Scientists from the United States examined the association between residential greenness and mortality. The results were amazing. They found that women who were living up to 250 meters next to the nature, had a 12% lower rate of mortality.
Check this out, like and share with others!
The biophilia hypothesis suggests that there is an instinctive bond between human beings and other living systems.
From many years in the science, greenness has been hypothesized to benefit health by:
- lowering exposure to air pollution and extreme heat;
- increasing opportunities for physical activities;
- provide a location for social engagement;
- decreasing psychological stress and depression through direct contact with nature
This time, researchers from Boston (Massachusetts), examined the prospective association between residential greenness and mortality. It was first study, which did not rely on aggregated data. Therefore, inferences about the effect of greenness on individual health were more robust, compared to the previous studies.
Scientists with the Harvard T.H. Chan School of Public Health and Brigham and Women’s Hospital used data from 108,630 women enrolled in the Nurses’ Health Study across the U.S. (see map below) from 2000 and 2008, and supplemented them with satellite imagery in order to estimate the seasonal greenness surrounding each participant’s address.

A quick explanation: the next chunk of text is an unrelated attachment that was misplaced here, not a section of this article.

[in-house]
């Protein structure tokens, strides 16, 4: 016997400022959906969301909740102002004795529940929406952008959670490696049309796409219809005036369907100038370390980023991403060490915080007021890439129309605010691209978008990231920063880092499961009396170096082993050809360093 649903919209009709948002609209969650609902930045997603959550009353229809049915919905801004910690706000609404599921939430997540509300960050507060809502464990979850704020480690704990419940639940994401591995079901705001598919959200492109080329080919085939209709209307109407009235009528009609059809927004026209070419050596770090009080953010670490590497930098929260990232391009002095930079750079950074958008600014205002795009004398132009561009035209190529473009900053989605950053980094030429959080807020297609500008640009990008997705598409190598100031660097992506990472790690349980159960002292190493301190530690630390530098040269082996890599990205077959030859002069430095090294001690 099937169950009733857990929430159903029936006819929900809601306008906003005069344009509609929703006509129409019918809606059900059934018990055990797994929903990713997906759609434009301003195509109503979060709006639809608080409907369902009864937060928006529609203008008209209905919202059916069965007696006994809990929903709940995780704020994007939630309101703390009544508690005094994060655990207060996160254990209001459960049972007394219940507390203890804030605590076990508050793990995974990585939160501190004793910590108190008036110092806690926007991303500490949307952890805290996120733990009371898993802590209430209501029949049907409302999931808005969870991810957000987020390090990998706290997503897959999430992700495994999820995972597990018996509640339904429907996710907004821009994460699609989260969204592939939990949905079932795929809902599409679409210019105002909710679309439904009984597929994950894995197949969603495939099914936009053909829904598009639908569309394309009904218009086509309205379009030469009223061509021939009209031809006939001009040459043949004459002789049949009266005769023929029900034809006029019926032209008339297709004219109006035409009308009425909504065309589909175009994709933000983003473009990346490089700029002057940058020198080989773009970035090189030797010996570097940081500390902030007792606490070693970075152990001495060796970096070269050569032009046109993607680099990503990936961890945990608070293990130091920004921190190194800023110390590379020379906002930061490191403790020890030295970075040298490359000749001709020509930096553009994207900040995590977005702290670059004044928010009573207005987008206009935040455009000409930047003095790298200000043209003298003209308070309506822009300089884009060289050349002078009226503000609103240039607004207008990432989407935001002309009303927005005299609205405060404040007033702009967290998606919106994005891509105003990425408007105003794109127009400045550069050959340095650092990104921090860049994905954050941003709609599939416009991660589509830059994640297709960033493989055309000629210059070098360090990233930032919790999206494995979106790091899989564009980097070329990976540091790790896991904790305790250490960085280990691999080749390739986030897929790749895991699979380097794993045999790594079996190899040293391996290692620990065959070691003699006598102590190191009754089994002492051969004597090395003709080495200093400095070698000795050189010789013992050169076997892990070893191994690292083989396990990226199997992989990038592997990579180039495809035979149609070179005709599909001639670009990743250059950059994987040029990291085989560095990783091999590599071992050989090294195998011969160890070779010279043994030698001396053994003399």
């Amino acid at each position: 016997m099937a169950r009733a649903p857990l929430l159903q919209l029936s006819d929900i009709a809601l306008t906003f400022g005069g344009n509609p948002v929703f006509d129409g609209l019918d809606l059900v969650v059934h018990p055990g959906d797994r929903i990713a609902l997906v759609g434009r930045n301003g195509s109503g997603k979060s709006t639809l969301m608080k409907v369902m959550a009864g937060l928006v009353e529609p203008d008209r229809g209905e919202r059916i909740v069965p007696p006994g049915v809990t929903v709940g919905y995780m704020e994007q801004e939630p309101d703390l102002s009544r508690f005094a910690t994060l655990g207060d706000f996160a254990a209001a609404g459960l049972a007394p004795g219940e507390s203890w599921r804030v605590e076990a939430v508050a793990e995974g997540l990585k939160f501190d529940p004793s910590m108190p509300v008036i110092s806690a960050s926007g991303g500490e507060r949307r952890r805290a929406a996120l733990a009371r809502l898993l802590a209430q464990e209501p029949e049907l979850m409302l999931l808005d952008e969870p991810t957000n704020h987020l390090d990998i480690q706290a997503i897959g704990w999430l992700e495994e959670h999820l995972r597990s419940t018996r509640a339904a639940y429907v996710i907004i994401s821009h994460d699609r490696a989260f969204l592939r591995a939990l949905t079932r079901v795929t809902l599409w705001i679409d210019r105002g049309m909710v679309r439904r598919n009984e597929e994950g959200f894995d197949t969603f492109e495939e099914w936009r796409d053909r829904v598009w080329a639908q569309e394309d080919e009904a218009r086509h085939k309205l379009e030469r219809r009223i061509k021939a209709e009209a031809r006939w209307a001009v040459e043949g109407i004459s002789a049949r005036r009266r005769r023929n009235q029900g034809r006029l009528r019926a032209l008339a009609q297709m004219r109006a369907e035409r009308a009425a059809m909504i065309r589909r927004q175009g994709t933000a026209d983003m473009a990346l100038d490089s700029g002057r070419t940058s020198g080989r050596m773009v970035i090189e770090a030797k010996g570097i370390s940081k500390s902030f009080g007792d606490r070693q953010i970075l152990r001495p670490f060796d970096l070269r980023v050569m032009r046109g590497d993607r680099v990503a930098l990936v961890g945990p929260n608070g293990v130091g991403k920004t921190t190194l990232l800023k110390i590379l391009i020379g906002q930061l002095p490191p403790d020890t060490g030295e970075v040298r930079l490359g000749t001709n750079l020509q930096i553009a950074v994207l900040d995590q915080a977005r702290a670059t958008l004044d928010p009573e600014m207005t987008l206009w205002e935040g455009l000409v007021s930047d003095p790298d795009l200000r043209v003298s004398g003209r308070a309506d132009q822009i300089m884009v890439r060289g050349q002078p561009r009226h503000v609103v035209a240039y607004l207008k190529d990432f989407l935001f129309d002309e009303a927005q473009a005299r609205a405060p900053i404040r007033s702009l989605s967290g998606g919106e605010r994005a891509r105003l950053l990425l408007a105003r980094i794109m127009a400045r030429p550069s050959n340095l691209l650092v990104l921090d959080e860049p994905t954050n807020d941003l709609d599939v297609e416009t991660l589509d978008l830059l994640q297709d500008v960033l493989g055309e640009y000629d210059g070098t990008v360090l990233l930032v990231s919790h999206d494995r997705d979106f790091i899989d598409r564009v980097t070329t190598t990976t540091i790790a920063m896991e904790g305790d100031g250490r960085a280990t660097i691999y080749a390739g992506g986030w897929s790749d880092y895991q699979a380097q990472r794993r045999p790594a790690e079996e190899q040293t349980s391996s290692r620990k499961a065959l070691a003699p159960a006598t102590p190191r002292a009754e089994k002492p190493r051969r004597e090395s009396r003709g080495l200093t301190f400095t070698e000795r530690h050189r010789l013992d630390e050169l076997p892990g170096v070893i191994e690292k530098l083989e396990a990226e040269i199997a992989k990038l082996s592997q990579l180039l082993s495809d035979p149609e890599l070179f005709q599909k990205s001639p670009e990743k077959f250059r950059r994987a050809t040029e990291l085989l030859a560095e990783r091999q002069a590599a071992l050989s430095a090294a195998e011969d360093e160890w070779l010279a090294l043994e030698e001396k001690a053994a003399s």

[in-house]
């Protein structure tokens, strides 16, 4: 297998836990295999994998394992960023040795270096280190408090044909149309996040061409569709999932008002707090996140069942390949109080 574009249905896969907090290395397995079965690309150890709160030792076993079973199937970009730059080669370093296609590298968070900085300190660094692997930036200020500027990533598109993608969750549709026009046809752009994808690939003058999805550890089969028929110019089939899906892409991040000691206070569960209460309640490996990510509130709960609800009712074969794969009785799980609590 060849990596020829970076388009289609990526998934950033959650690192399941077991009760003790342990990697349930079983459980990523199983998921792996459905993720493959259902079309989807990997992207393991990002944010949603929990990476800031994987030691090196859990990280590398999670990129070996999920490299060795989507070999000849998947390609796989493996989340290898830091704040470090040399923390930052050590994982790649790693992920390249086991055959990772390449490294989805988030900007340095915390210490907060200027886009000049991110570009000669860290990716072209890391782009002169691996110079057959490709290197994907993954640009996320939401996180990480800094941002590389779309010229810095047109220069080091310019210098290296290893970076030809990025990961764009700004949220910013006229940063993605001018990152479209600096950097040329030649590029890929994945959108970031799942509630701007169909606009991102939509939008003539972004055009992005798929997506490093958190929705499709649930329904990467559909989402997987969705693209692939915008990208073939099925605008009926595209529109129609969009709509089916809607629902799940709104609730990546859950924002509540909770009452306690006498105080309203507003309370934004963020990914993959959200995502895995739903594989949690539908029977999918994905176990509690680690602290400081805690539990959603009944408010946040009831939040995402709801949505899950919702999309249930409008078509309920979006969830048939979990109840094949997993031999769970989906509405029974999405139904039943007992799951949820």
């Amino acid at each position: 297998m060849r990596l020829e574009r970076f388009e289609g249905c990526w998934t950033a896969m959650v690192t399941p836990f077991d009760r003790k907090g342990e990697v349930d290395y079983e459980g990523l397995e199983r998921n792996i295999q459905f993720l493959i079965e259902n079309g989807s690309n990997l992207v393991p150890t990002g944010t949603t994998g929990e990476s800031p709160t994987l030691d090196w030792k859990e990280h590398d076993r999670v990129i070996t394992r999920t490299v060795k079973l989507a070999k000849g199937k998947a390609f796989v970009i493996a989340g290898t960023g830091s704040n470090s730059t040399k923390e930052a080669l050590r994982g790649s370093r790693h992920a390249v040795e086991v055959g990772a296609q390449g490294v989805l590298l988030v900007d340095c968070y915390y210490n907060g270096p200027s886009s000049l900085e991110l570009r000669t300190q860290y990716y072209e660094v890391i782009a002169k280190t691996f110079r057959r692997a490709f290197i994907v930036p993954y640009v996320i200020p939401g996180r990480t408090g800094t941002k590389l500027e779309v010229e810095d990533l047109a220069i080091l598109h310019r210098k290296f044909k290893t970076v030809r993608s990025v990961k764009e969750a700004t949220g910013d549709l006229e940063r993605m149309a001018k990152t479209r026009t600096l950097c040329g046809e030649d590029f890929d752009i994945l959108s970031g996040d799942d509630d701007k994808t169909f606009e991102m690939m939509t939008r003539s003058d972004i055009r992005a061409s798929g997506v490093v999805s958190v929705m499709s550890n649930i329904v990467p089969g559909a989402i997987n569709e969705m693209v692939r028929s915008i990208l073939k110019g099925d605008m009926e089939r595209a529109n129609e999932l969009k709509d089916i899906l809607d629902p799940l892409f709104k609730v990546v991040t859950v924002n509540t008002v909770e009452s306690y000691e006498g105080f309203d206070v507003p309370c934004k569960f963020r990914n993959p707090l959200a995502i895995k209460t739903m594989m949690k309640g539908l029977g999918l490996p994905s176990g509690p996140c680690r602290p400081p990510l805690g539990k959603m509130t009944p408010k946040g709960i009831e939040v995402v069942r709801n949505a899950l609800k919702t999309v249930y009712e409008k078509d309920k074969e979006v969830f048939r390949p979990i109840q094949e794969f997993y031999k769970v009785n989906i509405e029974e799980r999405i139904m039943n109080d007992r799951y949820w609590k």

Scientists found that women who were living up to 250 meters next to the nature, had a 12% lower rate of mortality. Results were also consistent for the 1250 meters area.
What more interesting, the associations between mortality rates and greenness were the strongest for respiratory health problems and cancer. The respiratory and cancer related deaths were 34% and 13% lower, respectively.
It was concluded that higher levels of green vegetation were associated with decreased mortality. Therefore, all policies that tend to increase vegetation may provide opportunities for physical activity, reduce harmful exposures, increase social engagement, and improve mental health.
Norway (15th place by life expectancy according to WHO) is one example, where people know how to surround their houses by nature (see first photo above text).
You can read whole article here:
James P., J.E. Hart, R.F.Banay, F.Laden. 2016. Exposure to Greenness and Mortality in a Nationwide Prospective Cohort Study of Women. Environ Health Perspect.